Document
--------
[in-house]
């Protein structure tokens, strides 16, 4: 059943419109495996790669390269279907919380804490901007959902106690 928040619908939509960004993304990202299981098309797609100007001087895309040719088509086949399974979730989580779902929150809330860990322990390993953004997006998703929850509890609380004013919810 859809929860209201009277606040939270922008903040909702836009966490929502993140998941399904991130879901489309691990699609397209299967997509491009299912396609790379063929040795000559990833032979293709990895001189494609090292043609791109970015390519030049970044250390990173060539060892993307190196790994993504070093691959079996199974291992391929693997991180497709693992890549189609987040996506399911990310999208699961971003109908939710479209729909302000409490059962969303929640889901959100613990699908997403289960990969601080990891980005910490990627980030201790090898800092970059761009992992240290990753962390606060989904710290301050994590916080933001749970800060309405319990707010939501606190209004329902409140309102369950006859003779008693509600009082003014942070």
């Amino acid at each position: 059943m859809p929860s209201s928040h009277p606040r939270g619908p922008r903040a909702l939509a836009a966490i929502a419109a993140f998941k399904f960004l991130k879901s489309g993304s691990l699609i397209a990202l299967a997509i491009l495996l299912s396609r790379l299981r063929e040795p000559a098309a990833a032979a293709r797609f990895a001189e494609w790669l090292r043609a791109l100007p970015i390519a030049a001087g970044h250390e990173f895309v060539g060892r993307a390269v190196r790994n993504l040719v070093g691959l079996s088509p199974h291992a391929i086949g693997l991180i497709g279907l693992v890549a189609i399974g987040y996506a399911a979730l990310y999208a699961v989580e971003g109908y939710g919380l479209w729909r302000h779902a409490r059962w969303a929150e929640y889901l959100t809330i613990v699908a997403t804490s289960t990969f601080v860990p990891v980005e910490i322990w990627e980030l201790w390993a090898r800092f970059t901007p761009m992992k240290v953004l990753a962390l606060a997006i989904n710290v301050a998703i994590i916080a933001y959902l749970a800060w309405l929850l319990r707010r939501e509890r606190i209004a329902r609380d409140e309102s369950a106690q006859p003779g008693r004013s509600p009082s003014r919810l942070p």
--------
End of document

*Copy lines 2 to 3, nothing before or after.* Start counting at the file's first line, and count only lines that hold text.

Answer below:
């Protein structure tokens, strides 16, 4: 059943419109495996790669390269279907919380804490901007959902106690 928040619908939509960004993304990202299981098309797609100007001087895309040719088509086949399974979730989580779902929150809330860990322990390993953004997006998703929850509890609380004013919810 859809929860209201009277606040939270922008903040909702836009966490929502993140998941399904991130879901489309691990699609397209299967997509491009299912396609790379063929040795000559990833032979293709990895001189494609090292043609791109970015390519030049970044250390990173060539060892993307190196790994993504070093691959079996199974291992391929693997991180497709693992890549189609987040996506399911990310999208699961971003109908939710479209729909302000409490059962969303929640889901959100613990699908997403289960990969601080990891980005910490990627980030201790090898800092970059761009992992240290990753962390606060989904710290301050994590916080933001749970800060309405319990707010939501606190209004329902409140309102369950006859003779008693509600009082003014942070």
């Amino acid at each position: 059943m859809p929860s209201s928040h009277p606040r939270g619908p922008r903040a909702l939509a836009a966490i929502a419109a993140f998941k399904f960004l991130k879901s489309g993304s691990l699609i397209a990202l299967a997509i491009l495996l299912s396609r790379l299981r063929e040795p000559a098309a990833a032979a293709r797609f990895a001189e494609w790669l090292r043609a791109l100007p970015i390519a030049a001087g970044h250390e990173f895309v060539g060892r993307a390269v190196r790994n993504l040719v070093g691959l079996s088509p199974h291992a391929i086949g693997l991180i497709g279907l693992v890549a189609i399974g987040y996506a399911a979730l990310y999208a699961v989580e971003g109908y939710g919380l479209w729909r302000h779902a409490r059962w969303a929150e929640y889901l959100t809330i613990v699908a997403t804490s289960t990969f601080v860990p990891v980005e910490i322990w990627e980030l201790w390993a090898r800092f970059t901007p761009m992992k240290v953004l990753a962390l606060a997006i989904n710290v301050a998703i994590i916080a933001y959902l749970a800060w309405l929850l319990r707010r939501e509890r606190i209004a329902r609380d409140e309102s369950a106690q006859p003779g008693r004013s509600p009082s003014r919810l942070p």